As with the White Lady Falls further down the Lydford Gorge, Kitts Steps was a favourite location for those in search of the picturesque. Not only did these falls provide a rugged natural beauty but by the 1830s the landscape also contained scenes of industrial activity in the form of nearby lead mine. In the early 1800s, William Gilpin, the founder of the Picturesque Movement visited the Lydford area and from his description of the course of the river Lyd was not too impressed by what he saw at Kitt Steps, (1808, pp. 183 -184). He simply noted with apparent disappointment that:
‘This river rises about three or four miles above Lidford, on the edge of Dartmore, and flowing through a barren plain, finds a small rocky barrier, through which it has, in a course of ages, worn a whimsical passage. As it issues from the check it meets with here, it falls about thirty two feet into a small dell, which was not represented to us as a scene of much beauty.,
The scene has been described by Mrs Bray:
‘I was afraid I should find the scene much injured by the mine ; but I have little hesitation in saying that I think it an improvement, at least in point of picturesque effect. Over the river in the foreground is thrown a singular kind of bridge, formed I imagine, of part of an old wheel, or whim. Beyond it, at a little distance, is seen the main fall of the cataract ; and considerably above it, a branch of the river is conveyed by a wooden aqueduct, supported upon rough poles, with the water dropping in filaments from several parts of it, to an overshot wheel opposite. The accompanying machinery over the shaft, with the flag-staff on the highest summit at a distance, considerably diversify the scene ; and, as the mine is in its infancy, the heaps of rubbish, which it is too frequently accompanied, have not yet accumulated so as to offend the eye.
In order to form a correct idea of this cascade, it will be necessary to take a view of it from the top. The rock appears, by some convulsion of nature, to be slit into two fissures, through only one of which the water flowed till lately, part of it being now carried through the other for the purpose of working the mine. From the centre mass, which is about twenty feet high, two or three large pieces of the rock, as may be seen from the incumbent part, have fallen into the fissure, and have entirely covered it ; which no doubt gave origin to the idea that ‘the water runs some way underground,’ and, when overhung with brushwood, which is generally the case, the deception would be more still complete. I am convinced that this channel could never have been entirely formed by ‘the irresistible force of the waters,’ as the surface on either side is flat and almost perpendicular. The rock is of a very slaty nature with its direction by the convulsion before alluded to, dipping southward at an angle of about forty five degrees. The chasm or fissure, through which the river begins to fall, at a depth of about five and twenty feet, is about ten across. Through it the machinery of the mine below, with the water that is conveyed to it falling over some rough rocks, and forming a kind of secondary cascade, is a pleasing object ; whilst through the other chasm are seen at a distance the church and castle of Lidford. Viewed from below, the water seems in the centre of the chasm to rush from beneath a rock, which no doubt occasioned it to be called Kitt’s Hole. After three or four obstructions in its course, it leaps over a ledge of rock in a perpendicular fall, but not more than twelve or fourteen feet in height, whilst the water in the basin below is about eleven feet deep.‘, (Bray, 1838, pp. 354 – 356).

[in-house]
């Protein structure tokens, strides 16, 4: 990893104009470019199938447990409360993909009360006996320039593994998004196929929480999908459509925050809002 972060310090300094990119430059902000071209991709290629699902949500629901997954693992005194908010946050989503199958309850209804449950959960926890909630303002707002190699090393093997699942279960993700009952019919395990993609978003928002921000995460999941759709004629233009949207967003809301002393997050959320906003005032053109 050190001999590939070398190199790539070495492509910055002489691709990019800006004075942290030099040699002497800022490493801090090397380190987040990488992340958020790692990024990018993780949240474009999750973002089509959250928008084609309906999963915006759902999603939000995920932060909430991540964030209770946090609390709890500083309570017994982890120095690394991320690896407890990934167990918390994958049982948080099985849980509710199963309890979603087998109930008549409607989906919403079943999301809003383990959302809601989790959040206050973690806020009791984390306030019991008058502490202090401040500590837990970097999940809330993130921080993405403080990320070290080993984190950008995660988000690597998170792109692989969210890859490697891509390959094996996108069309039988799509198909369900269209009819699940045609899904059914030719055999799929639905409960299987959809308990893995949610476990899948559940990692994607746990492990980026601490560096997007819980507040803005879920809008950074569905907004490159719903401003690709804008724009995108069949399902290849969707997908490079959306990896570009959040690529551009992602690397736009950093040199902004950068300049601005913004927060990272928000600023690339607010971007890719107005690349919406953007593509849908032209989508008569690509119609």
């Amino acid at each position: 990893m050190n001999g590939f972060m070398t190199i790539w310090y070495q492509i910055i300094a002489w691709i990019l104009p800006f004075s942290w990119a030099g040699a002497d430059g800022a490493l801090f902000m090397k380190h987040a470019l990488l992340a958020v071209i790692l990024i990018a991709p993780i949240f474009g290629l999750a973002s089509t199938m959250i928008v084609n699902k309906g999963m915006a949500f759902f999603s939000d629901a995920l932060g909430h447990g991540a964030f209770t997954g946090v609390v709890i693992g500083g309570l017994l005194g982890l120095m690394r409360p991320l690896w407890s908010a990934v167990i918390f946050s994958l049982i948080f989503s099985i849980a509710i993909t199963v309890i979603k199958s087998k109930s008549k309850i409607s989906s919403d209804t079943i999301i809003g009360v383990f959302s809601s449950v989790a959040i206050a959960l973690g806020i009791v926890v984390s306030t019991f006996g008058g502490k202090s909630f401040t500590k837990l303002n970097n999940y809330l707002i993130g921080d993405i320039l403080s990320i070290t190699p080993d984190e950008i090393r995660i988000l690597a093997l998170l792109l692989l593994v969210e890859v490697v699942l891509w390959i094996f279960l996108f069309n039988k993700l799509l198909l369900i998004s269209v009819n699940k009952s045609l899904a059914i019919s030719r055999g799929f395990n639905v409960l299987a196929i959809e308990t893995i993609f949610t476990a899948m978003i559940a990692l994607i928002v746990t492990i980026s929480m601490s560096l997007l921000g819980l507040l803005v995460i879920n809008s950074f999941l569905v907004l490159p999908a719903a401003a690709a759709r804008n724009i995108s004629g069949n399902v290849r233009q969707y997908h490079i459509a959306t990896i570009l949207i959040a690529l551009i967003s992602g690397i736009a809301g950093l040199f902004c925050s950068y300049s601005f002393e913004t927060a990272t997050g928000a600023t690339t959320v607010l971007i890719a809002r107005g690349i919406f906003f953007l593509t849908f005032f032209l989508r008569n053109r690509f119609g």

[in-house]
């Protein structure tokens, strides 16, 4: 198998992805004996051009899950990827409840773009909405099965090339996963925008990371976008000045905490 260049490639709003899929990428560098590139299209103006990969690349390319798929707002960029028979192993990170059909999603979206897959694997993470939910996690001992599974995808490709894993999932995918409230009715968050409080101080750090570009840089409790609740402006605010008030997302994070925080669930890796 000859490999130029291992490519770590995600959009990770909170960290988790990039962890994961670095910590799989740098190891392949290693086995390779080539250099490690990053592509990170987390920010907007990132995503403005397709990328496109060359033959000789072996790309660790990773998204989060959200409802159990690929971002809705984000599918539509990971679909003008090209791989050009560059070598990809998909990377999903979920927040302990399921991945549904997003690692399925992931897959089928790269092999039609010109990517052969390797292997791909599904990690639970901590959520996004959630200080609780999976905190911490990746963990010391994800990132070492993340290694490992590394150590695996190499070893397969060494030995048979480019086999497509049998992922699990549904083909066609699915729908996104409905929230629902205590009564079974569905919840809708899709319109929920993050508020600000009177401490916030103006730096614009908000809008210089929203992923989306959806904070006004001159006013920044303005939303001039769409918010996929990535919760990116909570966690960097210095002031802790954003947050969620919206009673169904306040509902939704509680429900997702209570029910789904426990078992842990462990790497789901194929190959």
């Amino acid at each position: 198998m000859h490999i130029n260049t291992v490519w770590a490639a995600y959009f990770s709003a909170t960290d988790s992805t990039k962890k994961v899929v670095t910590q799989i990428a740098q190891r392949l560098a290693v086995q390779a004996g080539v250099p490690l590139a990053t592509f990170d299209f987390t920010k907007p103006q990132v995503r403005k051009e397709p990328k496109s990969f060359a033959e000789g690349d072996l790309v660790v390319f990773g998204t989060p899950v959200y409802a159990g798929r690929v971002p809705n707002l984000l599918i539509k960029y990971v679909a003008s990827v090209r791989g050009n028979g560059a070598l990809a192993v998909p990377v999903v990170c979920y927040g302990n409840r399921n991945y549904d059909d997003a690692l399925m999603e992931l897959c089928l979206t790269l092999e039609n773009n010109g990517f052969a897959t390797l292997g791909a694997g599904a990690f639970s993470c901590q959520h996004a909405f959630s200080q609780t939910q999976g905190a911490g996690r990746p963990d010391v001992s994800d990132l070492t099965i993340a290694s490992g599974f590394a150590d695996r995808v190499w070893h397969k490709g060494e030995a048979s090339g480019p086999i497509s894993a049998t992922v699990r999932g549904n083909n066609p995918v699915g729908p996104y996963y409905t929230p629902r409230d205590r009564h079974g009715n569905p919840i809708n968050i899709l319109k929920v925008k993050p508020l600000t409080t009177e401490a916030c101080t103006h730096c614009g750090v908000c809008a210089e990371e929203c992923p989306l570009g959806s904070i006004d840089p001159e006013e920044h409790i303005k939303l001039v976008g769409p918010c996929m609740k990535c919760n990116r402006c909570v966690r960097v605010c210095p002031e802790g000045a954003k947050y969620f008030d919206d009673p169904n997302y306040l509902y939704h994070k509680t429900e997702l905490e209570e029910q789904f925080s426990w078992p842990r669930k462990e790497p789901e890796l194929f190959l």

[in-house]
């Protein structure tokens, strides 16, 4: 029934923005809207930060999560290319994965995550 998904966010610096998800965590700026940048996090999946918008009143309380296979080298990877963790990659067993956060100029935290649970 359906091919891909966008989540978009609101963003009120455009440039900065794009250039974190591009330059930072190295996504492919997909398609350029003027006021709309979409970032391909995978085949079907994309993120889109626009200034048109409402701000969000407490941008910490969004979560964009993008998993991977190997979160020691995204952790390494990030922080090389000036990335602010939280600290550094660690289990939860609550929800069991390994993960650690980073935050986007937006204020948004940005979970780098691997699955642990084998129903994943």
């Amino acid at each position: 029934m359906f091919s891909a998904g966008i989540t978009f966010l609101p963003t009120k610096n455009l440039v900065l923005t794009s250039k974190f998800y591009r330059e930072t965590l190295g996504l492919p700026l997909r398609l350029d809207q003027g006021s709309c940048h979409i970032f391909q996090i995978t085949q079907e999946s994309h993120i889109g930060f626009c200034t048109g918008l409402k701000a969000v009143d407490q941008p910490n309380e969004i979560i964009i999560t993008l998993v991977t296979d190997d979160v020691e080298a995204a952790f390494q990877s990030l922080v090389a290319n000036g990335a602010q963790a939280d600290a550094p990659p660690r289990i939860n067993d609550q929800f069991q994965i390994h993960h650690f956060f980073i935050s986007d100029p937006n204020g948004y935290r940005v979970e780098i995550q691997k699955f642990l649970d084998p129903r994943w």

It has been suggested that the mine referred to above was a mine originally called Wheal Reform and that work began there in the 1840s. Hamilton Jenkin relates how its purpose was to extract lead from a lode which ran from north to south across the river. An adit along with three shafts were driven into the lode with the most northerly shaft being the deepest at 40 fathoms, (2005, p.86).
Below are various paintings, engravings and photographs that over the centuries artists have produced, some border on the wildly imaginative and dramatically
picturesque whilst others are a true representation:
Bray, E. 1838. Traditions, Legends, Superstitions and Sketches of Devonshire…, London: John Murray.
Evans, R. 1846. Homes Scenes or Tavistock and its Vicinity, London: Simpkin and Marshall.
Gilpin, W. 1808. Observations on the Western Parts of England, London: Cadell & Davies.
Hamilton Jenkin, A. K. 2005.Mines of Devon, Ashbourne: Landmark Publishing.
Luckombe, P. 1764. The Beauties of England, London: Davis & Reymers.
St. Ledger-Gordon, R. 1972. The Witchcraft and Folklore of Dartmoor, Wakefield: E. P. Publishing Ltd.
Williams, T. H. 1804. Picturesque Excursions in Devon and Cornwall, London: J. Murray